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Short-Chain Fatty Acids (SCFA)

What are short-chain fatty acids?

Short-chain fatty acids (SCFA) contain 2-5 carbon (C) atoms. They are mainly produced during fermentation of the soluble dietary fiber by beneficial large intestinal bacteria. They include [2]:

  • Acetic acid (2 C atoms)
  • Propionic acid (3 C atoms)
  • Butyric acid (4 C atoms)

SCFA Functions

SCFA are considered the main nutrients for the large intestinal lining cells; they also increase the blood flow, muscle activity and water absorption in the colon [1,2]. SCFA are partly used as food for beneficial bacteria and partly they are absorbed and metabolized – this is why soluble dietary fiber, from which colonic bacteria produce SCFA, has 1-3.8 Calories per gram [1].

SCFA Food Sources

The following soluble dietary fiber produces most SCFA in the large intestine [2,3]:

Butyrate in Dairy

Butter, certain cheeses and cow’s milk contain considerable amounts of butyric acid in the form of butyrate (a compound of butyric acid and glycerol) [4]; note that these foods are also high in saturated fats.

In rancid butter, butyric acid appears in the free form–not bound to glycerol as in normal butter–and causes unpleasant odor.

SCFA (Butyrate) Supplements

Short-chain fatty acid supplements, mostly butyric acid salts, such as sodium, potassium, calcium and magnesium butyrate, are available without prescription (over-the-counter).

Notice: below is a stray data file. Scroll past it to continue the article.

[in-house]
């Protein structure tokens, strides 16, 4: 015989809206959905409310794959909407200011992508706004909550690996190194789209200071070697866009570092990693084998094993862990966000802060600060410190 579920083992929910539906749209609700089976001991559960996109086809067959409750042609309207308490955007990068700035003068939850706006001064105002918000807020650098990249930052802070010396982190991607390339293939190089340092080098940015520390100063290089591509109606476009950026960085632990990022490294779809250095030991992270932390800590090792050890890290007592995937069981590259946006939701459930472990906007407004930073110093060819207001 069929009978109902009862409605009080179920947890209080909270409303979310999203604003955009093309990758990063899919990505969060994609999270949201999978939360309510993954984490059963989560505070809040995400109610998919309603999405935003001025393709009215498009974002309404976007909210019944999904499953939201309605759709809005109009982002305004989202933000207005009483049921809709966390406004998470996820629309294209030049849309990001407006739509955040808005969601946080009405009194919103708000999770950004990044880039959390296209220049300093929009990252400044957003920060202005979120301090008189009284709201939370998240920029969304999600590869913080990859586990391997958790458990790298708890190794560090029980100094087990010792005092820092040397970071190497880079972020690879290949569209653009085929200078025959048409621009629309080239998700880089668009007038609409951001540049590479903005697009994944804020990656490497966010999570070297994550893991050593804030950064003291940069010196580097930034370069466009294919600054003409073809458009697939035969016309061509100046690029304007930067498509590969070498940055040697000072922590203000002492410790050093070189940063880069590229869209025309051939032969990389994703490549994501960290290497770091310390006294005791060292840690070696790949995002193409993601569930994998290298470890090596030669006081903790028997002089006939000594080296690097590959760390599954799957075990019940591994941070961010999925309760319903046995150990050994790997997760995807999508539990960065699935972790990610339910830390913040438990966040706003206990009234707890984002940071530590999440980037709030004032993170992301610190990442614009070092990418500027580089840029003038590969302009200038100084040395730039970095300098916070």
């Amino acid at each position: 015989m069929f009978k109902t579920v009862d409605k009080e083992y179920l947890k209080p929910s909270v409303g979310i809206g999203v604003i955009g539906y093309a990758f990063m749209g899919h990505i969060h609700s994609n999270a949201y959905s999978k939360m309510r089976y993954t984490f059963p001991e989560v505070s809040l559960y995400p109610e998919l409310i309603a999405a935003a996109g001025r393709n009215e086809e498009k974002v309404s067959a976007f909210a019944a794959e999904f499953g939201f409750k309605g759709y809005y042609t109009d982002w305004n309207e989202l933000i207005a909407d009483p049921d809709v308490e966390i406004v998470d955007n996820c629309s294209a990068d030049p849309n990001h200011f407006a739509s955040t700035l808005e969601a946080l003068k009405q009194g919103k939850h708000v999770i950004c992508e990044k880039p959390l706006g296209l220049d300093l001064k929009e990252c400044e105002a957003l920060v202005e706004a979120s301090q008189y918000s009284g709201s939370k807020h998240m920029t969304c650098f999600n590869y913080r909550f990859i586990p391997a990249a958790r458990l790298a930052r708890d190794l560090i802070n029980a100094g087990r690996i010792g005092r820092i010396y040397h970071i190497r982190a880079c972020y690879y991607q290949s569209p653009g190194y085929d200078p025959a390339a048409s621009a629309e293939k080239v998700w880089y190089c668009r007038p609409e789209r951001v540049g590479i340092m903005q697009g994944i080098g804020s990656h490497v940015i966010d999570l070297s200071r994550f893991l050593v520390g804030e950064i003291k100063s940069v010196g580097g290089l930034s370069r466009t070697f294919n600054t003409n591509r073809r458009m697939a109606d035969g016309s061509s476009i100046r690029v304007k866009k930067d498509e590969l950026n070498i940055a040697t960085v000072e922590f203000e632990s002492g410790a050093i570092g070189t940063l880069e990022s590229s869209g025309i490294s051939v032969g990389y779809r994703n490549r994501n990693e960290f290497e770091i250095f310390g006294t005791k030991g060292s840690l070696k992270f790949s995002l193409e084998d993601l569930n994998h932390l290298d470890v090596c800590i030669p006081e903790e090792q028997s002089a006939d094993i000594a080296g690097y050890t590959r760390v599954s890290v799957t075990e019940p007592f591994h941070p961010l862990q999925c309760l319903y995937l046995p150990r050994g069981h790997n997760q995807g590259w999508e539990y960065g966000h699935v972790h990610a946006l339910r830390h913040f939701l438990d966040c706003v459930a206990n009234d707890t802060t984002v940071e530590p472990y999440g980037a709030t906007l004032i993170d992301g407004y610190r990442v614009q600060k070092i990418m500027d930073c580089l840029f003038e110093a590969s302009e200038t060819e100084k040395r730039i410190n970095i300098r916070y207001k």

Butyrate supplements are–like other fatty acids–absorbed in the small intestine, so they cannot promote the growth of beneficial colonic bacteria or clean the large intestine (colon), as advertised. There is no scientific evidence about their effectiveness as liver or biliary tree cleansers, or ammonia or neurotoxin detoxifiers.

Possible Short-Chain Fatty Acids (SCFA) Benefits

  • Adding resistant starches (which generate SCFA in the colon) to oral rehydration solution (ORS) may help to reduce acute diarrhea in small children [5], including diarrhea in cholera [1]. Cooked green bananas (high in resistant starches) or pectin (which is a soluble fiber), which both generate SCFA in the colon, may help to relieve chronic diarrhea in children [6].
  • When feeding by mouth is not possible for certain periods of time, like after a gastrointestinal surgery, colonic lining may undergo a rapid degradation (atrophy). Short-chain fatty acids (SCFA) used in intravenous infusion help to nourish colonic lining and thus prevent its degradation [7].

There is INSUFFICIENT EVIDENCE about the effectiveness of short-chain fatty acids (SCFA) in the prevention or treatment of colorectal cancer [2,8,9], ischemic stroke, treating obesity, high blood cholesterol, diabetes type 2, sickle cell disease, Crohn’s disease and ulcerative colitis [10,11,12,13], post-infectious irritable bowel syndrome (IBS) [7], increasing calorie delivery in cystic fibrosis [14], prevention ammonia or toxins absorption from the intestine, constipation, antibiotic-associated diarrhea.

The role of SCFA produced by the intestinal bacteria in immunity is not clear yet: they may either promote or inhibit inflammation in the body [17,18,19].